Gauhar started her creative odyssey as a writer of ghazals under the name of Hamdam and soon picked up Rabindra Sangeet as well. She first performed at the Darbhanga Raj courts in the year 1887 and was appointed court musician there. Her Calcutta performances kicked off in the year 1896 and she was the first professional dancing girl in the city according to records. Gauhar also performed in 1910 in Madras at the Victoria Public Hall and this led to the publishing of her Urdu and Hindustani songs in a Tamil music book. She was also invited to sing at King George V’s coronation at the Delhi Durbar where her Mubarak Ho Mubarak Ho and Ye Hai Tajposhi ka Jalsa created quite a stir.

She finally shifted to Mysore as a guest and palace musician of Krishna Raja Wadiyar IV and died there in 1930. Gauhar Jaan recorded a staggering 600 records between 1902 and 1920 in Bengali, Persian, Hindustani, Tamil, Gujarati, Marathi, Pushto, Arabic, English and French! At every performance, she would conclude by remarking, My name is Gohar Jaan. She played a huge part in popularizing Hindustani classical and some of her most iconic melodies were Mere dard-e-jigar, Radhey Krishna Bol Mukhse, Ras ke bhare Tore Nain and Mora nahak laye gavanava.

Gauhar Jaan’s life is also defined by her unsuccessful and often tragic quest to find true and pure love. She was a supremely beautiful woman who could drive men crazy with a single look and had her fair share of admirers and hangers-on. She lived a flamboyant lifestyle and threw parties costing Rs 20, 000 and more for several occasions including a time when her cat produced kittens. She violated government regulations and drove around in a four horse buggy for which she kept paying a fine worth Rs 1, 000 every day to the Viceroy.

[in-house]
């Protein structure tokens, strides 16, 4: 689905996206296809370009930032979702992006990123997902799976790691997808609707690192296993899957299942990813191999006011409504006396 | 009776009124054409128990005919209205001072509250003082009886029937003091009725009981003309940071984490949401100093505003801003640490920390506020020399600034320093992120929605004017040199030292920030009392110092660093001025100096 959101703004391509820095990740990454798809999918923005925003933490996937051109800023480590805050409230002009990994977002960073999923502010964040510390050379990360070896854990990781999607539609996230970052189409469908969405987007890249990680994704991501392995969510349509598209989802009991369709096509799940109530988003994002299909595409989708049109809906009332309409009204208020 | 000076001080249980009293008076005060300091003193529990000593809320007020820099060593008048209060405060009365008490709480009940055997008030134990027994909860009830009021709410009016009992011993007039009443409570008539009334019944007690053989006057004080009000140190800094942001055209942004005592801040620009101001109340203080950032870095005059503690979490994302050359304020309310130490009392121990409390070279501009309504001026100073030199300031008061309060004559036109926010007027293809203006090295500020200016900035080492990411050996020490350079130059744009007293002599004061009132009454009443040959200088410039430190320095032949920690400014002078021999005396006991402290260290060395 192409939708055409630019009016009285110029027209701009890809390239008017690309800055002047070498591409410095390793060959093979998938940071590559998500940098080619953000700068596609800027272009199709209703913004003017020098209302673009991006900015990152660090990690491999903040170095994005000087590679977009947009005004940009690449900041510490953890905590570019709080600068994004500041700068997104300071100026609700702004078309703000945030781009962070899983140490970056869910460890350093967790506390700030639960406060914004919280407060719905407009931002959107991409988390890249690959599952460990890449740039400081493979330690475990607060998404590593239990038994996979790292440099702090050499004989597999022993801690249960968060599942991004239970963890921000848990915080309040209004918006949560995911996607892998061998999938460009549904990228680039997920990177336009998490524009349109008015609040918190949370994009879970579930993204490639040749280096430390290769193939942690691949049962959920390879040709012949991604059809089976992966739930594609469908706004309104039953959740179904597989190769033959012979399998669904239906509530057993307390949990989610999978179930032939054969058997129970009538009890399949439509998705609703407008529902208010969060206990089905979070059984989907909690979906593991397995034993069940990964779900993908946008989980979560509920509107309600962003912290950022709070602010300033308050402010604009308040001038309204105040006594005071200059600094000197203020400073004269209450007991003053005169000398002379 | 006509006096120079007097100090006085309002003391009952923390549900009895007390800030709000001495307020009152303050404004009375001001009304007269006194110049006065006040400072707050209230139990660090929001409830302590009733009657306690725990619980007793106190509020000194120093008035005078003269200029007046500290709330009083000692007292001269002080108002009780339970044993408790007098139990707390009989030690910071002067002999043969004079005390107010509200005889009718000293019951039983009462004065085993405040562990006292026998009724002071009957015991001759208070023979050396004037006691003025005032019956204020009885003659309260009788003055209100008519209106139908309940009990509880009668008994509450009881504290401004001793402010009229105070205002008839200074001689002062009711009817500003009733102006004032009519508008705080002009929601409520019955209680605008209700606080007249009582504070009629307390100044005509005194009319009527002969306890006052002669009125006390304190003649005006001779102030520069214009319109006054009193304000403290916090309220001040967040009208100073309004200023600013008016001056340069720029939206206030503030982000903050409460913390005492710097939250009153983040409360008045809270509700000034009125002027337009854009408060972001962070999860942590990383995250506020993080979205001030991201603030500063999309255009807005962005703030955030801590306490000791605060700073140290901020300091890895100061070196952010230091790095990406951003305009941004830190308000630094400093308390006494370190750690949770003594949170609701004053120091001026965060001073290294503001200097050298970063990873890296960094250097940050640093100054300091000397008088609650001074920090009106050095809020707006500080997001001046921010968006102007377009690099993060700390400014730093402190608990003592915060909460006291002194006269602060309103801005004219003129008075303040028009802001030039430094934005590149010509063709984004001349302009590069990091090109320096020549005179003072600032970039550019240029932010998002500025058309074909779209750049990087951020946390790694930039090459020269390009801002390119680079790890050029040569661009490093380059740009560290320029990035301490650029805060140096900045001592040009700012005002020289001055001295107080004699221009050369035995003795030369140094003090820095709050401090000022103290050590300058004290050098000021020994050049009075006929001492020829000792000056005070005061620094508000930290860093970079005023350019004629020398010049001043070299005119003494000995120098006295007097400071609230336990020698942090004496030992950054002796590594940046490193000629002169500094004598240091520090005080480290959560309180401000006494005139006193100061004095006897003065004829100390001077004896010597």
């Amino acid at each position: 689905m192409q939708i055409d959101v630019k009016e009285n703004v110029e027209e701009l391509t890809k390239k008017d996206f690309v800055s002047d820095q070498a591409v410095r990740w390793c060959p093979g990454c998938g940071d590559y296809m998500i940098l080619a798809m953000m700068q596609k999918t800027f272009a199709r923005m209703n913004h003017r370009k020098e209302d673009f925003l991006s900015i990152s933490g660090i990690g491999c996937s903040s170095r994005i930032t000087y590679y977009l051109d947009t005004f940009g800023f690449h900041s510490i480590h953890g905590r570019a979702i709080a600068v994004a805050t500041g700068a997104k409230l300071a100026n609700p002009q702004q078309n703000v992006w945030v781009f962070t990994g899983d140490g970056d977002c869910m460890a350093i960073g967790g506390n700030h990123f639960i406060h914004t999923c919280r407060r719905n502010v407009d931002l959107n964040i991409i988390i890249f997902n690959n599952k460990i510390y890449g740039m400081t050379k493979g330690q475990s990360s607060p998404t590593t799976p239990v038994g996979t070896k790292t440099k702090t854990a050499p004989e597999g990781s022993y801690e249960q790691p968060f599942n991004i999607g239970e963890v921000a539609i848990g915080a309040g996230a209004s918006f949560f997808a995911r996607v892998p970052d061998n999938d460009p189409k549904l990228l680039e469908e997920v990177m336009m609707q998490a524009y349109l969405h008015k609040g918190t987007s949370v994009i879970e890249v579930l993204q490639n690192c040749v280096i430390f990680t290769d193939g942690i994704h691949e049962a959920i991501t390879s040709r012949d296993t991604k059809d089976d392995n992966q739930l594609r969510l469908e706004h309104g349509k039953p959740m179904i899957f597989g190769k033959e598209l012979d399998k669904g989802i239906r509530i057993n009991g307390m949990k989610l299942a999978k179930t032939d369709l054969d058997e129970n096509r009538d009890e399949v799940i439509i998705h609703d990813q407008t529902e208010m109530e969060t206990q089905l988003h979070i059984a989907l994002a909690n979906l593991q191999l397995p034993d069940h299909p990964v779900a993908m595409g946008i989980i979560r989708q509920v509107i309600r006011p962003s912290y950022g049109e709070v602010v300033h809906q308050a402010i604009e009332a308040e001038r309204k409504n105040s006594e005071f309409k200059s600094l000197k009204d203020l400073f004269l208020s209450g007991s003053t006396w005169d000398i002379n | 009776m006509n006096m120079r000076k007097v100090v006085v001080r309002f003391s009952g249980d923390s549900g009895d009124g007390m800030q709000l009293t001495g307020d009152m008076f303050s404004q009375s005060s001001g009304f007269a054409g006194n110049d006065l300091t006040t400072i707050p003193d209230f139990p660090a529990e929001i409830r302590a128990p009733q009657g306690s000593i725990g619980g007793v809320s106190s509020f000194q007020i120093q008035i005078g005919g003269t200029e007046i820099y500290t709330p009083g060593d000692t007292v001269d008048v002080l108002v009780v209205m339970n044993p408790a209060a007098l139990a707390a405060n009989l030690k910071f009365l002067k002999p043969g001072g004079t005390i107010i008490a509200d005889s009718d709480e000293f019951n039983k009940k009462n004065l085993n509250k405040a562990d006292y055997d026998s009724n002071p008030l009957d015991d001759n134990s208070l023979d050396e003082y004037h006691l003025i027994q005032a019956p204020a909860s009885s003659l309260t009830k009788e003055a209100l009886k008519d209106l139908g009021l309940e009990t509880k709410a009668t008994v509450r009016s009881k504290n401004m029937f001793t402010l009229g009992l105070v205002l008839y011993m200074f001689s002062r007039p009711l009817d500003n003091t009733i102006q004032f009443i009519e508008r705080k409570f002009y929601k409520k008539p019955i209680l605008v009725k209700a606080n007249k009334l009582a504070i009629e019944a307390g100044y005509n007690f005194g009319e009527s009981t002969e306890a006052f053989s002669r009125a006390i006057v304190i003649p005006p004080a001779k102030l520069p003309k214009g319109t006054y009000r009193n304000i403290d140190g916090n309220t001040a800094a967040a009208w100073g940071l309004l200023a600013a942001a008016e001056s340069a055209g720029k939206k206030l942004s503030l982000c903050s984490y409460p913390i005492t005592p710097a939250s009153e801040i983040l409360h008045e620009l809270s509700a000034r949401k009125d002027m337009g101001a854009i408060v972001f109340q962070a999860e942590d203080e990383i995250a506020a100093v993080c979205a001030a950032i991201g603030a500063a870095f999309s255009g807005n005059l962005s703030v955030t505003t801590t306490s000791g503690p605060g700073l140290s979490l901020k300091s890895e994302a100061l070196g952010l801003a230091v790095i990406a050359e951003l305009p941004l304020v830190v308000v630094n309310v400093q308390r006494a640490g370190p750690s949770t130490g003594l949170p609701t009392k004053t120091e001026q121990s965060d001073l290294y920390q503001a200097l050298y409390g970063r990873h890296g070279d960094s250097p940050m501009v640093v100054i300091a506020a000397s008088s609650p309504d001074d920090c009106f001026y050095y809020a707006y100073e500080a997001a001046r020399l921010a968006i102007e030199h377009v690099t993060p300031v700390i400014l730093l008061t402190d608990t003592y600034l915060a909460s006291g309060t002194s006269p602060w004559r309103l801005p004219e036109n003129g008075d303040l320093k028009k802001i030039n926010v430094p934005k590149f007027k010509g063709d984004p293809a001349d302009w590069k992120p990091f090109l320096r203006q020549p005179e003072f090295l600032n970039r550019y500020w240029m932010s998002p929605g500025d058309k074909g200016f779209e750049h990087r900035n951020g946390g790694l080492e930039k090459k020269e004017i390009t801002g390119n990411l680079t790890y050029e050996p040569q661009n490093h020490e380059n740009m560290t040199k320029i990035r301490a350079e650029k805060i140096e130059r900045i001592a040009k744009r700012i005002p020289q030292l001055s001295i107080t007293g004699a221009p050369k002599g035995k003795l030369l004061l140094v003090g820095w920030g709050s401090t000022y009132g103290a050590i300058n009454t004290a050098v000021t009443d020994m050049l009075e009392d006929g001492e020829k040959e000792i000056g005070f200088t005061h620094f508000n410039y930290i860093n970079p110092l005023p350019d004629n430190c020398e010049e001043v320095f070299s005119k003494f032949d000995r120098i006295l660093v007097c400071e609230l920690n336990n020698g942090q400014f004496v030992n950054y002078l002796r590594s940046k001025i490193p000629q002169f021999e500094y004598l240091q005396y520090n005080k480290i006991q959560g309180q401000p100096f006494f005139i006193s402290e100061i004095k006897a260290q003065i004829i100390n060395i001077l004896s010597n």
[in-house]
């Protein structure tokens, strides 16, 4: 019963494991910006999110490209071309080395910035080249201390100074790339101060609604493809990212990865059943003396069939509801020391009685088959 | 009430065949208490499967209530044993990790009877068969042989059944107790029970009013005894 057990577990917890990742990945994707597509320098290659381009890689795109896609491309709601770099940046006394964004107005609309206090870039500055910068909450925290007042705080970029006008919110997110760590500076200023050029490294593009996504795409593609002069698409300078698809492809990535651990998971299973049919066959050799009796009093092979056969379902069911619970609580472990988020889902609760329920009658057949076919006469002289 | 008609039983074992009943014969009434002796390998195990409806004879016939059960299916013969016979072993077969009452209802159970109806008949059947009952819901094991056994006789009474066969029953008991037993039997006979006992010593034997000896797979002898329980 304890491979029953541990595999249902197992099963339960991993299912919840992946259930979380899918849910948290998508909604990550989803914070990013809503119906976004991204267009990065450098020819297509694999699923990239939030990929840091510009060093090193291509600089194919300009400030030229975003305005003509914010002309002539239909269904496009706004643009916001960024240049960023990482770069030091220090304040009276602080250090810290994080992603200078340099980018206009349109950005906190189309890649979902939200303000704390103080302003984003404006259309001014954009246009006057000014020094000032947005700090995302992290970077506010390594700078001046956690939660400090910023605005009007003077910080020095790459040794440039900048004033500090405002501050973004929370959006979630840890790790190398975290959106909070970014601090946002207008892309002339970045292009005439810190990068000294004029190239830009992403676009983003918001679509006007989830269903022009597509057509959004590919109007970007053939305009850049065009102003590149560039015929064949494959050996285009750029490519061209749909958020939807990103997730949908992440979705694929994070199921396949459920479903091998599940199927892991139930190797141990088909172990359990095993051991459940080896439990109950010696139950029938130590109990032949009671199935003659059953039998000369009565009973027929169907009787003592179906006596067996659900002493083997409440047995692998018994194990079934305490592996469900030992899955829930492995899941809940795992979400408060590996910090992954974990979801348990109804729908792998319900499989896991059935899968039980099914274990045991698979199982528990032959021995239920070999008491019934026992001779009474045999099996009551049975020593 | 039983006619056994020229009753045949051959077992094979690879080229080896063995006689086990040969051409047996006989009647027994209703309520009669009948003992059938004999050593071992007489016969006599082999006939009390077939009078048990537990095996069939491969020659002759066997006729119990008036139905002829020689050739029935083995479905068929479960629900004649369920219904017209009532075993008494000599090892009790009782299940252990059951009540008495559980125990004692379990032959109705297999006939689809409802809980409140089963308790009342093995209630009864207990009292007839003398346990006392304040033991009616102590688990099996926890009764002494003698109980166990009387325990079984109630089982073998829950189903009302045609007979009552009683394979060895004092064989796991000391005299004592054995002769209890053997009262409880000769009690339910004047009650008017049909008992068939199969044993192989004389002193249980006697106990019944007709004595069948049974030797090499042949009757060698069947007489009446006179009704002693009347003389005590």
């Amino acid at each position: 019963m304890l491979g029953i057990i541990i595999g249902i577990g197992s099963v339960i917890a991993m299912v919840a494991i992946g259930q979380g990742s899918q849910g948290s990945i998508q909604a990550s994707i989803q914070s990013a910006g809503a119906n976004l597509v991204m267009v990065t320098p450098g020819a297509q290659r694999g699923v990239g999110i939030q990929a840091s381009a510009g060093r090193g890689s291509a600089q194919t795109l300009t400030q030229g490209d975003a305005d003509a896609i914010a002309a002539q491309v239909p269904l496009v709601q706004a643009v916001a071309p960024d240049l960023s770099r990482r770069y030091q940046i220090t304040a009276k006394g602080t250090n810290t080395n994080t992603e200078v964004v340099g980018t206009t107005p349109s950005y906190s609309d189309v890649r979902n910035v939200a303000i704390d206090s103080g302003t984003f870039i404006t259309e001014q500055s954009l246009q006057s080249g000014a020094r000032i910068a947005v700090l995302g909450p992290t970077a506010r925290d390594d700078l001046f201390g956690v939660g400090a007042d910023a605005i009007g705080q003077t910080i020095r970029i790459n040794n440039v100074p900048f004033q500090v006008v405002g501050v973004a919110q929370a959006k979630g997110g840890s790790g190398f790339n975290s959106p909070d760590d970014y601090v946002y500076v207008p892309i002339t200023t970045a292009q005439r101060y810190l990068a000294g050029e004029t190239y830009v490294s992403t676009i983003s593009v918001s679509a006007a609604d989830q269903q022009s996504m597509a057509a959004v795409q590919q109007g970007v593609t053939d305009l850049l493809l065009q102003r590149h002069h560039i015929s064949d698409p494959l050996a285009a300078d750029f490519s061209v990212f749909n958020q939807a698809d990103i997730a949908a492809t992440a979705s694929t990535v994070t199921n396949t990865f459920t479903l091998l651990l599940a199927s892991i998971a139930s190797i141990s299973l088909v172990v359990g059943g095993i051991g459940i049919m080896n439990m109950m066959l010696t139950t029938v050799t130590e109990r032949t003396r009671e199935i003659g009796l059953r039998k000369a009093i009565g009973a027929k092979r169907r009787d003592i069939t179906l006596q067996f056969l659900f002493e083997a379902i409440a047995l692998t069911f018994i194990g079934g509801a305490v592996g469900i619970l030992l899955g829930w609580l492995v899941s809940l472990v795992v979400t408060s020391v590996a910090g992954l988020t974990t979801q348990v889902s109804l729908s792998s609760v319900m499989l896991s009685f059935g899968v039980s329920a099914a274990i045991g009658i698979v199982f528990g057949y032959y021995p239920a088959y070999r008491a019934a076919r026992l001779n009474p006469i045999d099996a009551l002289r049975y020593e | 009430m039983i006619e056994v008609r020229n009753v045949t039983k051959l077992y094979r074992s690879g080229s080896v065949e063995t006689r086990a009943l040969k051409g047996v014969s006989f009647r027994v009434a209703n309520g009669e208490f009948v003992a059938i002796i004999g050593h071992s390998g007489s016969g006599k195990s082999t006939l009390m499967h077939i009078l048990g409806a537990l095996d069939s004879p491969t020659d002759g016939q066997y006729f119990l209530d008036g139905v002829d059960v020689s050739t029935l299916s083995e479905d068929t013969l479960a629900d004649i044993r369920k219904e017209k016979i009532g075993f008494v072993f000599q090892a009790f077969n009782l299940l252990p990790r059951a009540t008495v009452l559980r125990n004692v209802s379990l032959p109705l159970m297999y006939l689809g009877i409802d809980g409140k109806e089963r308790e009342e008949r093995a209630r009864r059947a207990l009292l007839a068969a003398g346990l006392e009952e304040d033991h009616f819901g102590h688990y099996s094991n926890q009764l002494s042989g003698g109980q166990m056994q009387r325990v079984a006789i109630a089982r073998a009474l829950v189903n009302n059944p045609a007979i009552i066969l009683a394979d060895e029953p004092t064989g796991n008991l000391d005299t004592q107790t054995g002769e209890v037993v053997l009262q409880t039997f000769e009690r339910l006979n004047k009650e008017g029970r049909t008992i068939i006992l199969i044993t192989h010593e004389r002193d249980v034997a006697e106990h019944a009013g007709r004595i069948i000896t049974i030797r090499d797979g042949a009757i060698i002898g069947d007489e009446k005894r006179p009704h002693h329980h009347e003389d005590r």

All her fame and success could not quite get her love and Gauhar had an unsuccessful fling with the noted Gujarati theatre actor Amrit Keshav Nayak in Bombay. She then moved on to her much younger secretary Abbas but this relationship ended in a huge legal wrangle when Gauhar discovered that Abbas was stealing her money. She won a legal case against Abbas but the costs of the case reduced her to near penury. She spent her last couple of years lonely and neglected with no one standing at her bedside. Not many know that Gauhar Jaan’s photographs appeared on matchboxes and picture postcards in her lifetime as she was one of the first true celebrities of Calcutta.

Gauhar Jaan’s legacy lives on in a few stray remnants of the glorious original but Hindustani Classical music is yet to acknowledge, preserve, digitize and commemorate her music. Her beauty and dancing skills are often mentioned in a few books or forgotten newspaper archives establishing her as the first famous baiji (courtesan) of Calcutta. Seldom is her musical talent mentioned or feted by classical music doyens.

She pined for love in her lifetime and now her soul hovers around old Calcutta’s winding bylanes, collecting scraps of proof of her immortality.

Anuvab Chattopadhyay

By Anuvab Chattopadhyay
– I am a writer, poet & musician. I run my own content startup and have worked extensively as a journalist and magazine editor.

Member since August, 2017
View all the articles of Anuvab Chattopadhyay.